WestSide Story

Dia de los Muertos

El+Gallo+Giro+Mexican+Restaurant+in+Boise%2C+Idaho%2C+set+up+an+altar+in+the+restaurant.+This+included+photos+of+peoples+loved+ones+who+passed+away.+
El Gallo Giro Mexican Restaurant in Boise, Idaho, set up an altar in the restaurant. This included photos of peoples loved ones who passed away.

El Gallo Giro Mexican Restaurant in Boise, Idaho, set up an altar in the restaurant. This included photos of peoples loved ones who passed away.

Alejandra Salinas

Alejandra Salinas

El Gallo Giro Mexican Restaurant in Boise, Idaho, set up an altar in the restaurant. This included photos of peoples loved ones who passed away.

Alejandra Salinas, Editor in Chief

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El Dia de los Muertos, also known as Day of the Dead, is a Mexican holiday that is celebrated from Nov. 1 to Nov. 2. Many think it is similar to Halloween, but it is a different holiday. It is a day to honor the dead and remember their life. The living use this holiday to connect with the dead. Families of the deceased create altars at home with a picture of their loss. They surround it full of candles, flowers, sugar skulls and pan de muerto which is bread for the dead. The first day is meant for the children who have passed away. Then they celebrate the adults on the second day.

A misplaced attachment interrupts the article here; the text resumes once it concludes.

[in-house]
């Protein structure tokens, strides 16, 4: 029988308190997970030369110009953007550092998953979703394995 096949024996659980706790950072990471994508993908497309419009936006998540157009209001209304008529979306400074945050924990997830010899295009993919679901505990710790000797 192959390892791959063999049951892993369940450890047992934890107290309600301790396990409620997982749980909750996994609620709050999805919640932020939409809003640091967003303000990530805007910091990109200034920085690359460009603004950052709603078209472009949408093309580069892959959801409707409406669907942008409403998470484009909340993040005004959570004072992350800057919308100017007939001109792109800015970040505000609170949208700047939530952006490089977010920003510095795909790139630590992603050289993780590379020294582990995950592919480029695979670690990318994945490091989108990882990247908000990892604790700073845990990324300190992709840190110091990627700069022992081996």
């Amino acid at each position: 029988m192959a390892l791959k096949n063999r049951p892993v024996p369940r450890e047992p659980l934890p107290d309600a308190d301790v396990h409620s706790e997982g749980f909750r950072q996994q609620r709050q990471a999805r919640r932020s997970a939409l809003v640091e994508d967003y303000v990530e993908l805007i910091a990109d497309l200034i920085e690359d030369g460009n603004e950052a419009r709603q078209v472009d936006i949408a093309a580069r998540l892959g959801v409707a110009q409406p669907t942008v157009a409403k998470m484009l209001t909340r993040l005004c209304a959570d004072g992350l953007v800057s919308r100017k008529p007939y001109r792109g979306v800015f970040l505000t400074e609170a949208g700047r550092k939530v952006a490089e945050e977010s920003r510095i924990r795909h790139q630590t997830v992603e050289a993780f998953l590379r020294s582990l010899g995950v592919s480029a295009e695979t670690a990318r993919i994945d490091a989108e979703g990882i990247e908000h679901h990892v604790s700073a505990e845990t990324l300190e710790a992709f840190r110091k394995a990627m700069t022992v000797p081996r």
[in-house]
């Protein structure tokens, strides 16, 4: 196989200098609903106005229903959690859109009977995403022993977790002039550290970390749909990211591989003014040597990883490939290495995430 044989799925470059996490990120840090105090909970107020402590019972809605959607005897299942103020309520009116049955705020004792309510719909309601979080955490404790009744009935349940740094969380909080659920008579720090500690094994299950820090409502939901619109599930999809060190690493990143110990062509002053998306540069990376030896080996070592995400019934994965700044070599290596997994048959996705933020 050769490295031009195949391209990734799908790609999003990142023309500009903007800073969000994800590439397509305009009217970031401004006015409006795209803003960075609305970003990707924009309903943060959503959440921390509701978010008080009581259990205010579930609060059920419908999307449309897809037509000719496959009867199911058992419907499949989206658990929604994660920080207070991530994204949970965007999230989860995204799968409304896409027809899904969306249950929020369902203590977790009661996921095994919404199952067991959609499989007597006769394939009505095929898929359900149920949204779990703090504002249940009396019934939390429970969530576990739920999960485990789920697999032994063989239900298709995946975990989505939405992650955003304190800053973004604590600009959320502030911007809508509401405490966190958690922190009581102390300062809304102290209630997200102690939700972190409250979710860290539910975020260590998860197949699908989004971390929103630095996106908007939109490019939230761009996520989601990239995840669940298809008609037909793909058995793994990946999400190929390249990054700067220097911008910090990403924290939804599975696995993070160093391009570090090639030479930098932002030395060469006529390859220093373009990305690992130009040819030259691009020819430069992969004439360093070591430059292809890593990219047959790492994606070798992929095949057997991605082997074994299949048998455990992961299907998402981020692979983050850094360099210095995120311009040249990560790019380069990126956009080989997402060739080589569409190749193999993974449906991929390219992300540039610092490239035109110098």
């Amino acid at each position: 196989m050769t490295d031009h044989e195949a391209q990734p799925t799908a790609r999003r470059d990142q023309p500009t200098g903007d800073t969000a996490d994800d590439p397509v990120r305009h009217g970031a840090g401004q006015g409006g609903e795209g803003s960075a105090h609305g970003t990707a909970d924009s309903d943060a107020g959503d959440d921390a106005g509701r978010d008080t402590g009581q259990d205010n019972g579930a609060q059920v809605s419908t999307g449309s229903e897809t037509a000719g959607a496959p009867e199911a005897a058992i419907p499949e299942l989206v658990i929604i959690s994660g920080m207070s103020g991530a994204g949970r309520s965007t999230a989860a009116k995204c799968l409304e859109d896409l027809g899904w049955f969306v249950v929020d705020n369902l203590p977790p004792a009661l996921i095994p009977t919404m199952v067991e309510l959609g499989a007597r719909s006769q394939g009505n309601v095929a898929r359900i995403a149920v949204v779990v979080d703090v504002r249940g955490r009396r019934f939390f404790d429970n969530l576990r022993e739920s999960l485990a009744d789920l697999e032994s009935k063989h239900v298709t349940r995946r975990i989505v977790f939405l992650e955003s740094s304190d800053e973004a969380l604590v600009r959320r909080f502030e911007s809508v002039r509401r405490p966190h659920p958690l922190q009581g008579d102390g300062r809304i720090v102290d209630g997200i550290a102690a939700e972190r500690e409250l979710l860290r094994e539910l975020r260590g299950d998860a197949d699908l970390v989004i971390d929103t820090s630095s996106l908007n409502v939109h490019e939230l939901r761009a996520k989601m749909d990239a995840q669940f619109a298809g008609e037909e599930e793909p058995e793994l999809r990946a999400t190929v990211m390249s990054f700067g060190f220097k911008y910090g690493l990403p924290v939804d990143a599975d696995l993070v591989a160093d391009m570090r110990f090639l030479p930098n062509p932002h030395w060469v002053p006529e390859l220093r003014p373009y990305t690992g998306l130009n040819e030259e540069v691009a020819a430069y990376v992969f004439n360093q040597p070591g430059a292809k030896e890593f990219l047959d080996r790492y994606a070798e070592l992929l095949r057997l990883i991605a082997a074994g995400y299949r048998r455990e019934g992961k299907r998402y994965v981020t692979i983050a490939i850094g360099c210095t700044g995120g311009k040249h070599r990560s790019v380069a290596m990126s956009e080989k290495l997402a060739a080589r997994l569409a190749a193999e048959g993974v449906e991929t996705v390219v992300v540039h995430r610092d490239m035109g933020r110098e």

Although the families cannot physically feel or see their loved ones, they are confident the gates of heaven have opened and their spirits are present. Besides creating altars at home, the community has live music playing from morning to night. They decorate the streets with papel picado which is multicolored paper cut outs. The Aztecs entertain the community during the day parade. Families also visit the cemetery, clean it and decorate their lost one’s grave. They leave items from alcohol and bread to clothes and toys. They also spend hours talking to them about the memories they had together. They make it clear to their loved ones that they are not forgotten no matter how much time has passed.  

  There are dozens of people walking around with painted faces. They do not paint their face to scare others, but rather to have people look at it as death itself and face the fact that death is for everyone. People then believe that these spirits will provide them protection, good luck and wisdom to their families. This tradition keeps the community and the far, close.

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Dia de los Muertos